PQA is Groundhog Day
One might have thought that the Department for Education had enough to do this year, what with the aftermath of last summer’s public examination grading, school Covid closures, masks, lateral-flow testing, free school meals controversies and a new scheme for this summer’s public examination grades to develop. Gavin Williamson and his intrepid civil servants, however, have a greater capacity for initiating and implementing change than most headteachers.
In January the Department for Education launched a consultation on changing the university application system. The consultation closed last week. It is fervently to be hoped that the government response and the likely changes do not appear until the autumn, allowing a somewhat jaded teaching profession to focus fully on GCSE and A-Level grades over the next few months.
The current university application system relies on teachers making accurate predictions of pupils’ A-Level results. The predictions are made in the September of the Upper Sixth Year. The predicted grades match pupils to courses. They both guide the pupils towards applying for appropriate university courses and encourage universities to make offers to pupils who are likely to achieve the necessary A-Level grades to join the courses. The extended ‘match-making’ period is valued by universities who feel that they can really get to know the pupils and allows the pupils to be sure that they have chosen their university wisely. Pupils usually apply for five university courses and then accept two offers, all before receiving their A-Level grades.
The problem is that accurate predictions are hard to make. Students mature through the A-level course and in many skills-based subjects such as English or History this can make a considerable difference to the outcome. Some students are capable of making super-human efforts in revision and produce examination performances which are well above the level that would reasonably be expected from their work during lessons; equally a few students misread questions or allocate their time to different questions in an unbalanced fashion and frustratingly underperform in the examination.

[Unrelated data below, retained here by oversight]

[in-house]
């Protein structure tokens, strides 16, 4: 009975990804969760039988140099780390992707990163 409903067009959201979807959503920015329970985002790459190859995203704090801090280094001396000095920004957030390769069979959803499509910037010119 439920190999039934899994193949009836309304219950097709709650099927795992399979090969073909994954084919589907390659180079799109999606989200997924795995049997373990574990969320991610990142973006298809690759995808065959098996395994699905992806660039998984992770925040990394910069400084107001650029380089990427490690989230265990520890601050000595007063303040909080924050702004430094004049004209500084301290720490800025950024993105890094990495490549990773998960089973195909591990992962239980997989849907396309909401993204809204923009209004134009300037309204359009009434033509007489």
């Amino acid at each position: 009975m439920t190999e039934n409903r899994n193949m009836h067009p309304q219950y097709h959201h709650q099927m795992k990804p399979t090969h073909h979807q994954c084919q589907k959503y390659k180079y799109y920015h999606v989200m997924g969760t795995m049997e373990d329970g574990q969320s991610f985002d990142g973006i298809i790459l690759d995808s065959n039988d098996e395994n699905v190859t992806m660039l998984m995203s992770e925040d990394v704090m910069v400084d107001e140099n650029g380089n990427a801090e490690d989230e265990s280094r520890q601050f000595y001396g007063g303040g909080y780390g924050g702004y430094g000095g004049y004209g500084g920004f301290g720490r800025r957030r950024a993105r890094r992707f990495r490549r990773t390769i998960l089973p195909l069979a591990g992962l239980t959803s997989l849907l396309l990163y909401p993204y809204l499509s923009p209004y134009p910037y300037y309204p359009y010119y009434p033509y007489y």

Any Headteacher will also tell you that examination boards are not always accurate in their marking with some bewildering anomalies uncovered and challenged, each year. Mock examinations appear a good way of estimating grades. However, if the teachers use actual past-papers then both the papers and the mark schemes are widely available on the internet and can therefore be accessed in advance of the examination by the ambitious or merely curious student, inflating their scores. If the teachers use papers constructed for the purpose, no examination board mark schemes are available and no published grade boundaries exist to indicate the likely grade. Predicting A* grades is particularly difficult with a wide variation in the percentage of these grades awarded in different subjects and, in some of the humanities, pedestrian and prescriptive mark schemes which reward the meticulous rather than the brilliant.
The result is that some pupils are under-predicted. They then gain high A-Level grades, leaving them wishing that they had aimed higher with their university applications. Currently, a process called ‘Adjustment’ allows these pupils to gain a place at a university requiring the higher grades that they now possess but this system is an uncomfortable work around rather than a systematic solution. PQA or Post-qualification Application would allow pupils to apply to university after their A-Level results are known.
The Department for Education has put forward two models:
Model 1 (Post-Qualification Application) would involve A-level and equivalent exam results being released in July, with university courses starting in the first week of October. This would allow for a three-month post-qualifications application and admissions period in which offers could be made and accepted. This model would require a change to the exams timetable, with exams and marking being compressed into a shorter time period. A-Level examinations would have to take place in April with a corresponding reduction in syllabus content and pupils and teachers would have to be available from July to make applications.
Model 2 (Post-Qualification Offers) would involve maintaining the existing process of making applications during the Upper Sixth year. However, offers and decision making would not take place until after A-Level results day. This model would require less change to the exams timetable and the issuing of results. It would mean that all applications would be on hold until the exam results are announced when a frenzy of activity would begin. Again, university courses would not start until at least October.
Various bodies have published their views with predictable results. The Examination Boards are opposed to any change, fearing that they cannot mark the A-Level examinations quickly enough. Universities and teachers are also generally opposed to any change, the former because they like to get to know their applicants and not delay the start of their courses and the latter because they enjoy a well-deserved summer holiday. If change is essential then both constituencies would favour Model 2. Given the entrenched opposition Gavin Williamson will need to muster all his courage and political capital if he is to make such a systemic change.
This is now the third major consultation on this idea during my professional life. I suspect that the outcome of this consultation will be the same as the last two. Groundhog Day.